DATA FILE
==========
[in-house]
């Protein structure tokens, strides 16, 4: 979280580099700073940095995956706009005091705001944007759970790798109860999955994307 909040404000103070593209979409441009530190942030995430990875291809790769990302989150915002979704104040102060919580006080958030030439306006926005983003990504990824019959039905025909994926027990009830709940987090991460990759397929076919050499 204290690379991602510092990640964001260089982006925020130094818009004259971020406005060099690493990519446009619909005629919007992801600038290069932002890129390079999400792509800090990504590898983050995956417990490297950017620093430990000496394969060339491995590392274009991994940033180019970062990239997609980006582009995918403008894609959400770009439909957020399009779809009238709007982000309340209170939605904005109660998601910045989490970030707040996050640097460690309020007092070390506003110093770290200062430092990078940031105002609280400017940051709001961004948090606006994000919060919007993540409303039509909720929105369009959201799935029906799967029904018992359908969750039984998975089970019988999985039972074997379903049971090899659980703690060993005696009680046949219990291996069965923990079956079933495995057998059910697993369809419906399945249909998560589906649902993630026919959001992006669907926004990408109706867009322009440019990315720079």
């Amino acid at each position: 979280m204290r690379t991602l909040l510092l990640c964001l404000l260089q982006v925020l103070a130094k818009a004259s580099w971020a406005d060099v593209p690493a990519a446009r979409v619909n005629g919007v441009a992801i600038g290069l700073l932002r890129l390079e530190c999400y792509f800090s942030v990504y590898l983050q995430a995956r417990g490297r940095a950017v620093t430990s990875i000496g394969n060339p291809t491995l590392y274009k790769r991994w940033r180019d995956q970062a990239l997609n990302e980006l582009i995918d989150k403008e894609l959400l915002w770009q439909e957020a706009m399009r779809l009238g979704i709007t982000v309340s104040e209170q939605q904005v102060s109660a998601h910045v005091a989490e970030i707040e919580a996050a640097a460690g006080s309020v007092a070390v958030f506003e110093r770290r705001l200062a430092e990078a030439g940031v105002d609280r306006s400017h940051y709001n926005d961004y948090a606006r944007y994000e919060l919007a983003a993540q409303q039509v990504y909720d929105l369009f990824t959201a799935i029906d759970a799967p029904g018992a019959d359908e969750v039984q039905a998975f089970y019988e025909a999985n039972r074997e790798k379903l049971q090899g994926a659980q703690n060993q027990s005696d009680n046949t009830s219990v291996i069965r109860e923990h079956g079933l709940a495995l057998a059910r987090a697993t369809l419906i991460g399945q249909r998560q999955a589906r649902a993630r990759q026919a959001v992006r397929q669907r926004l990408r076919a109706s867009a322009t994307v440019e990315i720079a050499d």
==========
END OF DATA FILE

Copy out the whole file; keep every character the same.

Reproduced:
[in-house]
């Protein structure tokens, strides 16, 4: 979280580099700073940095995956706009005091705001944007759970790798109860999955994307 909040404000103070593209979409441009530190942030995430990875291809790769990302989150915002979704104040102060919580006080958030030439306006926005983003990504990824019959039905025909994926027990009830709940987090991460990759397929076919050499 204290690379991602510092990640964001260089982006925020130094818009004259971020406005060099690493990519446009619909005629919007992801600038290069932002890129390079999400792509800090990504590898983050995956417990490297950017620093430990000496394969060339491995590392274009991994940033180019970062990239997609980006582009995918403008894609959400770009439909957020399009779809009238709007982000309340209170939605904005109660998601910045989490970030707040996050640097460690309020007092070390506003110093770290200062430092990078940031105002609280400017940051709001961004948090606006994000919060919007993540409303039509909720929105369009959201799935029906799967029904018992359908969750039984998975089970019988999985039972074997379903049971090899659980703690060993005696009680046949219990291996069965923990079956079933495995057998059910697993369809419906399945249909998560589906649902993630026919959001992006669907926004990408109706867009322009440019990315720079």
């Amino acid at each position: 979280m204290r690379t991602l909040l510092l990640c964001l404000l260089q982006v925020l103070a130094k818009a004259s580099w971020a406005d060099v593209p690493a990519a446009r979409v619909n005629g919007v441009a992801i600038g290069l700073l932002r890129l390079e530190c999400y792509f800090s942030v990504y590898l983050q995430a995956r417990g490297r940095a950017v620093t430990s990875i000496g394969n060339p291809t491995l590392y274009k790769r991994w940033r180019d995956q970062a990239l997609n990302e980006l582009i995918d989150k403008e894609l959400l915002w770009q439909e957020a706009m399009r779809l009238g979704i709007t982000v309340s104040e209170q939605q904005v102060s109660a998601h910045v005091a989490e970030i707040e919580a996050a640097a460690g006080s309020v007092a070390v958030f506003e110093r770290r705001l200062a430092e990078a030439g940031v105002d609280r306006s400017h940051y709001n926005d961004y948090a606006r944007y994000e919060l919007a983003a993540q409303q039509v990504y909720d929105l369009f990824t959201a799935i029906d759970a799967p029904g018992a019959d359908e969750v039984q039905a998975f089970y019988e025909a999985n039972r074997e790798k379903l049971q090899g994926a659980q703690n060993q027990s005696d009680n046949t009830s219990v291996i069965r109860e923990h079956g079933l709940a495995l057998a059910r987090a697993t369809l419906i991460g399945q249909r998560q999955a589906r649902a993630r990759q026919a959001v992006r397929q669907r926004l990408r076919a109706s867009a322009t994307v440019e990315i720079a050499d």